View Text Only Version

Saying Goodbye to VGA...

The VGA (Video Graphics Array) video connectivity port was introduced by IBM in 1987 as a  video standard for PC desktops. It became the standard video output for laptops and has been a familiar sight to computer users over the past 30 years. However, HDMI (High-Definition Multimedia Interface) connectivity was introduced in late 2003 supporting a wide screen image with a 16:9 or 16:10 aspect ratio and a significantly higher video resolution. With the introduction of HDMI, it was clear that VGA couldn't meet the same standards, and needed to be phased out. Below, we discuss the differences between the two familiar ways we have connected to displays and also go over the changes being made on campus to bring us out of the past and into the present as we say goodbye to VGA. 


VGA cable  
As we mentioned before, the VGA (Video Graphics Array) video connectivity port was a new video standard for PC desktops in 1987. VGA resolutions have advanced over the last 30 years with some of the following video resolutions but will not achieve high definition video. Standard VGA resolution was 640x480, SVGA resolution is 800x600, XGA resolution is 1024x768, SXGA resolution is 1280x1024, and UXGA is 1600x1200. These all produce a squarer image with a 4:3 aspect ratio. However, as today’s modern technologies offer digital connectivity, the VGA analog technology has become antiquated and obsolete for computer, projector, and TV manufacturers.


HDMI Cable  

HDMI, having been introduced in 2003, lends itself to more high resolution video and widescreen imaging. Here at West Chester University, there are many classrooms with both VGA (analog) and HDMI (digital) cabling at the instructor station or on a wall plate for presentation connectivity to the projector or flat-panel display monitors but VGA has reached end of life we need to transition to all digital video connectivity. As we continue to update technology around campus we will be transitioning to all digital connectivity.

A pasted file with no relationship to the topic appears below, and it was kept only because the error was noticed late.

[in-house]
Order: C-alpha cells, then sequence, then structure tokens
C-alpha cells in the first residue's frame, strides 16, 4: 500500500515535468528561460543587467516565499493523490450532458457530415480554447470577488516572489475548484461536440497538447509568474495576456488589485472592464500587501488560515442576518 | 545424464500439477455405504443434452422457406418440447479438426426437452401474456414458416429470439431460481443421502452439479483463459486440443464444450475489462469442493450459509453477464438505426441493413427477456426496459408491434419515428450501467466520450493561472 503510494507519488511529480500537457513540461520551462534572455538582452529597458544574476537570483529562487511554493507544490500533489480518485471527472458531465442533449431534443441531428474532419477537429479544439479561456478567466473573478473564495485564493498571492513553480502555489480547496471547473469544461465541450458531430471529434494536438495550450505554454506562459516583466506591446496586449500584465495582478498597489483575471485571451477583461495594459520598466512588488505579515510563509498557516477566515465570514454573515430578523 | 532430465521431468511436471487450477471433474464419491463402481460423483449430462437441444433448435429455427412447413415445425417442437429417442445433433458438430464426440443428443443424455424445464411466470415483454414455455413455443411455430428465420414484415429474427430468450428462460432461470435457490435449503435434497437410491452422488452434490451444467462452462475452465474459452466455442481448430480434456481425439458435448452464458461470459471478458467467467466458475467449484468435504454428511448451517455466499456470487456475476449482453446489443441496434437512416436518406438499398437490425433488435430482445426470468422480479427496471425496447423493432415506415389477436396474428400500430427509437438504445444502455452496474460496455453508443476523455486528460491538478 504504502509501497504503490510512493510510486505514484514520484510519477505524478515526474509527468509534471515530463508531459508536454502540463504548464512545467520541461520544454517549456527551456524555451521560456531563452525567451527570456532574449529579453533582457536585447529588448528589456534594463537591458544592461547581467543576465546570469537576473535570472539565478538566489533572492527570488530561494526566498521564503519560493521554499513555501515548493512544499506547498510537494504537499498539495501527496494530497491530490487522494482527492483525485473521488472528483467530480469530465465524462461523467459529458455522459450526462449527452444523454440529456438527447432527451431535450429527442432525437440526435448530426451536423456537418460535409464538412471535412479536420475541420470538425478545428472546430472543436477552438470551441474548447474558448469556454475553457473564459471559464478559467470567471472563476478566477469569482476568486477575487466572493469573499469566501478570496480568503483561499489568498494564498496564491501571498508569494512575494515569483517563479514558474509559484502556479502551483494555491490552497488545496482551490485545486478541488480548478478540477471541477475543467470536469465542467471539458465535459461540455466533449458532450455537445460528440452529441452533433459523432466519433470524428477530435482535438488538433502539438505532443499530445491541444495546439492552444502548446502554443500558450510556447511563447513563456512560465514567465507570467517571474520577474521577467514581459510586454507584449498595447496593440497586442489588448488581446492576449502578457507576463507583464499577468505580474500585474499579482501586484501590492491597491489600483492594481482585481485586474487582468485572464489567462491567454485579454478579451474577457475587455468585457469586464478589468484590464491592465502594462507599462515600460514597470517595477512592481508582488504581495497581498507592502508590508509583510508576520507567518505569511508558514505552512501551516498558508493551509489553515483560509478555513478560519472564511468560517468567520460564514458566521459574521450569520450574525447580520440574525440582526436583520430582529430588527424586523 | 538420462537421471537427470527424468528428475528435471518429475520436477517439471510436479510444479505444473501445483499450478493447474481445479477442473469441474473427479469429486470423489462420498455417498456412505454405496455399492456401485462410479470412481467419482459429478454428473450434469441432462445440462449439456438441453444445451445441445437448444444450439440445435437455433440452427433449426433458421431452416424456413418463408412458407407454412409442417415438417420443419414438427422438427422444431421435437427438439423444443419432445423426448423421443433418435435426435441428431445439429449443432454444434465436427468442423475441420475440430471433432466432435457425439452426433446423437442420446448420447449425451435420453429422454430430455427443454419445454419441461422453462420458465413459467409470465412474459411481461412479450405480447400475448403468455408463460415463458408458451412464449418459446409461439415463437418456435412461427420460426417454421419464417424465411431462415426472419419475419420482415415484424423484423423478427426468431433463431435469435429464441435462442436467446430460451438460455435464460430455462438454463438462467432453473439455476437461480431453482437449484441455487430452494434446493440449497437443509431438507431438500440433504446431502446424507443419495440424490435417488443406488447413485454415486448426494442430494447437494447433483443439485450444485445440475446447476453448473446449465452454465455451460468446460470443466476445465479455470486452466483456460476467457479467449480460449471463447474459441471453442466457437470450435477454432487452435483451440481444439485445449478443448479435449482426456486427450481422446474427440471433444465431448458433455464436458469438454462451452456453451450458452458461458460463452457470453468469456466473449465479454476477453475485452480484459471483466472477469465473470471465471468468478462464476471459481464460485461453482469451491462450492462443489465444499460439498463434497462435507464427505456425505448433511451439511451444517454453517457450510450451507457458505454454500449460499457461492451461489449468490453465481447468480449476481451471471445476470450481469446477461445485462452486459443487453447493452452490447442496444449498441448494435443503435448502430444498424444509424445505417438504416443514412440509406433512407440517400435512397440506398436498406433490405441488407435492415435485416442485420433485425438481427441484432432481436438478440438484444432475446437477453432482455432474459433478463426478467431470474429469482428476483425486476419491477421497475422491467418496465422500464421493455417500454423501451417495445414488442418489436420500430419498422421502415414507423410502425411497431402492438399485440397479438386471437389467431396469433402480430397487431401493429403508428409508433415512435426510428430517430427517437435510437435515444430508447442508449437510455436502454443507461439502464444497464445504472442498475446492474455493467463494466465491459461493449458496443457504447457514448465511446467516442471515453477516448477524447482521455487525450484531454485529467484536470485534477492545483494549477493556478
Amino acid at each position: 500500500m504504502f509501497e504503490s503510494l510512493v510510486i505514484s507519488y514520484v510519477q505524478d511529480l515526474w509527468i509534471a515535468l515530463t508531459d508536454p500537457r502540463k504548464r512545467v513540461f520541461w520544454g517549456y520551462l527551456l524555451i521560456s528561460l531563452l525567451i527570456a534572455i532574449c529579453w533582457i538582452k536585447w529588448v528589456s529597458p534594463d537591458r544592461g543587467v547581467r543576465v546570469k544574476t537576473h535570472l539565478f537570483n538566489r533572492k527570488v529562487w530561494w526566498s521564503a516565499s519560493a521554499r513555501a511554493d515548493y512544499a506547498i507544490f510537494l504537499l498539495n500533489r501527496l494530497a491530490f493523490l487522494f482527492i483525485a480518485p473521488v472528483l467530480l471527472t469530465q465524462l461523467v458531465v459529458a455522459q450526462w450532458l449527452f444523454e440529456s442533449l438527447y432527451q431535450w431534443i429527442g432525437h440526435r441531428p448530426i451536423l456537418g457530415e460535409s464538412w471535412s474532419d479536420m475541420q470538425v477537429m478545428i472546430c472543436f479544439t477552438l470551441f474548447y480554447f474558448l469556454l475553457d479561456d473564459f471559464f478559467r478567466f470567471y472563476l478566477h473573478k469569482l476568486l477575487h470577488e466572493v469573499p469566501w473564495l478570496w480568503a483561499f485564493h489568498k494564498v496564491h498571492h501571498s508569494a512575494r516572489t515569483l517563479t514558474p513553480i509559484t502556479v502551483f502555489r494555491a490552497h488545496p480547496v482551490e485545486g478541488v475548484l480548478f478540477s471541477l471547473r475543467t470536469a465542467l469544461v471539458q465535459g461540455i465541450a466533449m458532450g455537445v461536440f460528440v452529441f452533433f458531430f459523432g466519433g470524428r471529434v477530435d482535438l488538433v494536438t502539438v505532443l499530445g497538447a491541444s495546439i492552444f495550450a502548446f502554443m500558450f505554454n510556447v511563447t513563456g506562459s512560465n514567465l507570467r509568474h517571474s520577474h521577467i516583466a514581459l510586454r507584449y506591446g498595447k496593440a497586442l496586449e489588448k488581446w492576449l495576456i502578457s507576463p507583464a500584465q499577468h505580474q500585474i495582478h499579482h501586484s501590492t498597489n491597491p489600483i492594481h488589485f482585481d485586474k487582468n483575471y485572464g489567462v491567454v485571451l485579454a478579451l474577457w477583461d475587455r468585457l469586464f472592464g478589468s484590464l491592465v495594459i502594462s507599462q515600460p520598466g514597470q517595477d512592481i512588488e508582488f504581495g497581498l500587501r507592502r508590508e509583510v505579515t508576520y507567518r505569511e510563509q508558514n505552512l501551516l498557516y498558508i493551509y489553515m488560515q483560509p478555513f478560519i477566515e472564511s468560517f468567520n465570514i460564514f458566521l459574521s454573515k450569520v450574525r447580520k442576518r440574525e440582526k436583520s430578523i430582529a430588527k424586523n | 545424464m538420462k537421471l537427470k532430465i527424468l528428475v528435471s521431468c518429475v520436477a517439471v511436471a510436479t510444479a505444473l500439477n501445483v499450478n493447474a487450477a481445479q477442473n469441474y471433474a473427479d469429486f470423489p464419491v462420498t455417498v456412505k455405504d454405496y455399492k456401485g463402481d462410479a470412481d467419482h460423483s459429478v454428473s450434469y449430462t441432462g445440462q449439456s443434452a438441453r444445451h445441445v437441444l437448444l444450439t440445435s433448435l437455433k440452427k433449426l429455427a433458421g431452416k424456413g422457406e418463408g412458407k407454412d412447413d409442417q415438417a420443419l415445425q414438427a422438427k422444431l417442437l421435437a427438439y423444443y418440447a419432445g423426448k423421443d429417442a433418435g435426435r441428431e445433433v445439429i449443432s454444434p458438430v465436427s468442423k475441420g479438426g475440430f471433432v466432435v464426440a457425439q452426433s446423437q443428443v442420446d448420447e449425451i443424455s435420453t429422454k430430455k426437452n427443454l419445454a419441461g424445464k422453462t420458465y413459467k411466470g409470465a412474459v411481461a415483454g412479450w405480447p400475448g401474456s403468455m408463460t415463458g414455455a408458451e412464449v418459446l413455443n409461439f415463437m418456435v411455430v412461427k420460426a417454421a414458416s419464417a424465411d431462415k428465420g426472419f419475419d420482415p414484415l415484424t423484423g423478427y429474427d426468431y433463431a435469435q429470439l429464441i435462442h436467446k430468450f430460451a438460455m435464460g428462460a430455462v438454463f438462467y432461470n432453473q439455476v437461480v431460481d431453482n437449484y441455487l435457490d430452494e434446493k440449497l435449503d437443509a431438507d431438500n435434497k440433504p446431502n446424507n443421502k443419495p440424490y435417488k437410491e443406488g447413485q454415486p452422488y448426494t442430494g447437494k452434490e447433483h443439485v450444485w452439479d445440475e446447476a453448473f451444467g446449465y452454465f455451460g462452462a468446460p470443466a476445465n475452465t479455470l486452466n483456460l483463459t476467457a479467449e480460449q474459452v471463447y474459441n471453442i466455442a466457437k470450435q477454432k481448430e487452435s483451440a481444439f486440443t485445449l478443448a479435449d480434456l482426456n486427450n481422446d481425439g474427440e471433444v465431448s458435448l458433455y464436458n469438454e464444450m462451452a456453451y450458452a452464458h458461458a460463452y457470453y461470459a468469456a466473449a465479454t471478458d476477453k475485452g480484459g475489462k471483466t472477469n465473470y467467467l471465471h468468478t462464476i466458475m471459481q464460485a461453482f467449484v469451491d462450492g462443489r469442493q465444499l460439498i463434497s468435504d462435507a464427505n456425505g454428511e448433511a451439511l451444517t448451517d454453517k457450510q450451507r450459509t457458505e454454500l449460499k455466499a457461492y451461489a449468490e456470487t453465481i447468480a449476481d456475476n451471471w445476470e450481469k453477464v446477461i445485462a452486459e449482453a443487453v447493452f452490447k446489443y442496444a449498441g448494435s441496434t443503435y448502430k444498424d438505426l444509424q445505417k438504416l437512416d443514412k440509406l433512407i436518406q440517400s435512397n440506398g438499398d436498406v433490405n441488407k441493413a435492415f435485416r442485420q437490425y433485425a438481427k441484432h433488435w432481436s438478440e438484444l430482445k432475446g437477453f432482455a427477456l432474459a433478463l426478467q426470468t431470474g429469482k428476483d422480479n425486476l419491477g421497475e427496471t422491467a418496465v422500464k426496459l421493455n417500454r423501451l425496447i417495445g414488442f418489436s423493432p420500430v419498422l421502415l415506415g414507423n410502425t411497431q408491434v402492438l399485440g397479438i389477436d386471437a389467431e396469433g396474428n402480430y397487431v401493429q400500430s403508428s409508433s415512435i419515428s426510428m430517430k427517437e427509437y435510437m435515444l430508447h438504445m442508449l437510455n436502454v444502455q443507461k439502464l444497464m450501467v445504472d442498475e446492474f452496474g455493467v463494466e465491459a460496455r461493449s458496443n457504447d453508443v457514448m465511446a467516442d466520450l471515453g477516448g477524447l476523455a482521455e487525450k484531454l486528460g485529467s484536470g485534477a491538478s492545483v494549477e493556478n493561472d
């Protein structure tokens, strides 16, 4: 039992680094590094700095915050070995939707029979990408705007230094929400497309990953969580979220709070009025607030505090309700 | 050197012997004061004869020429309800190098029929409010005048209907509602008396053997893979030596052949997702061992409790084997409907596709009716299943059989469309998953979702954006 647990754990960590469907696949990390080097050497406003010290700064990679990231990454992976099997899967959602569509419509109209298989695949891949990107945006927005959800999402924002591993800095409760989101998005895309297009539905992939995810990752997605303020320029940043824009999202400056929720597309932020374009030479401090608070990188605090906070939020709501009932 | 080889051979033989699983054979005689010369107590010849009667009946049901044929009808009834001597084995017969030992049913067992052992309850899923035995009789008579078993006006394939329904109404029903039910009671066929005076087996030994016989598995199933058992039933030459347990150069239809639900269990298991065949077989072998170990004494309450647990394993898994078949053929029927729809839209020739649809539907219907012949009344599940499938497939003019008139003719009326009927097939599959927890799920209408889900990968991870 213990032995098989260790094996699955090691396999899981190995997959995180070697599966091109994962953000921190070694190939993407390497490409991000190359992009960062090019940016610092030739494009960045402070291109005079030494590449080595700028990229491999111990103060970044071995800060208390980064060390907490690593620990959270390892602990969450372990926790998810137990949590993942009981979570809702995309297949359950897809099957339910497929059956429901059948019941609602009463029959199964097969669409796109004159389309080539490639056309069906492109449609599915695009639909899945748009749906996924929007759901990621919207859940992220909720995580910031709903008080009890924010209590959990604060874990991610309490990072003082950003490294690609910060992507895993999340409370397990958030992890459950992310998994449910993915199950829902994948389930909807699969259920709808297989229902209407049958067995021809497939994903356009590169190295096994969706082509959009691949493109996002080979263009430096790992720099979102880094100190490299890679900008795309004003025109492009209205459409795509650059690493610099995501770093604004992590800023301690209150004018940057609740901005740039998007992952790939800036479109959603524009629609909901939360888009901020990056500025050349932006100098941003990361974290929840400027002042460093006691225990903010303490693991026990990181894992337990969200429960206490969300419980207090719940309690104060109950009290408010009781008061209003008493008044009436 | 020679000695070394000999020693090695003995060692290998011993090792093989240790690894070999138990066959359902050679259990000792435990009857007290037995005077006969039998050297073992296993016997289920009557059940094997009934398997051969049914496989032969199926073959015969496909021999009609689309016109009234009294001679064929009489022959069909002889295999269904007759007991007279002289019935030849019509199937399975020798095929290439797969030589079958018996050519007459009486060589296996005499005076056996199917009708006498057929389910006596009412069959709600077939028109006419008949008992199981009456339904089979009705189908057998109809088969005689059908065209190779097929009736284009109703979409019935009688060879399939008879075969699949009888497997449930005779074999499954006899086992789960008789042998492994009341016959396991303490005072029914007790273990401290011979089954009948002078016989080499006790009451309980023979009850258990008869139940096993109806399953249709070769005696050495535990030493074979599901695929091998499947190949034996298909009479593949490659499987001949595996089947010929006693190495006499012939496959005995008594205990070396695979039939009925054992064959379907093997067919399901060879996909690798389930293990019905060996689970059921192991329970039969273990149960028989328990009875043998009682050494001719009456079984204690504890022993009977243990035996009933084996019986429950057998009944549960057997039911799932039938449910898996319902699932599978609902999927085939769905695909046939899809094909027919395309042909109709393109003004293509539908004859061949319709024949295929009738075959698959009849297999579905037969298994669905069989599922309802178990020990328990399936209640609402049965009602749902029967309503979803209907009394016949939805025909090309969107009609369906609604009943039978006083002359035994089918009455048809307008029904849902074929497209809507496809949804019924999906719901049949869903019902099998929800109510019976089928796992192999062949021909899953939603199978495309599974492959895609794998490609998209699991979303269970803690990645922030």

Ramcast Screenshot  

Beginning in 2015, WCU began implementing a wireless connectivity solution (RamCast) in campus classrooms and currently over 90% of all learning spaces have this new technology to accommodate both MAC and PC platforms as well as mobile devices. This has become a new standard so you will now see HDMI (digital) and RamCast (digital wireless) as the two types of connectivity to the presentation displays.

Effective January 2019, the renovated Anderson Hall classrooms will no longer provide VGA connectivity since Lenovo and Apple have removed this technology from their laptops.  Users will still be able to connect to the presentation systems via an HDMI cable or wirelessly using RamCast which carry both video and audio signals. For users that do not have an HDMI port and do not want to connect wirelessly, a video adapter will be required to use the HDMI connection. Some of the adapters are DVI, (mini) display port, thunderbolt, etc. As future classroom projection system upgrades take place across campus, VGA connectivity will be removed as our current AV standards are digital.

Mini-display port to HDMI adapter

Mini display port

Display port to HDMI adapter

Display port to hdmi adaptor

DVI to HDMI adapter

DVI to HDMI adaptor

Thunderbolt to HDMI adapter

Thunderbolt to HDMI adaptor]

For additional information on RamCast wireless connectivity and training, please check out the RamCast website.


As technology evolves, it sometimes becomes necessary to end support for older ways of doing things. With the move to digital audio and video on laptops and displays, and changes in vendor support, the time has come to deprecate support for VGA in favor of HDMI and RAMcast. IS&T is here to support our community and to help all who need our assistance in this transition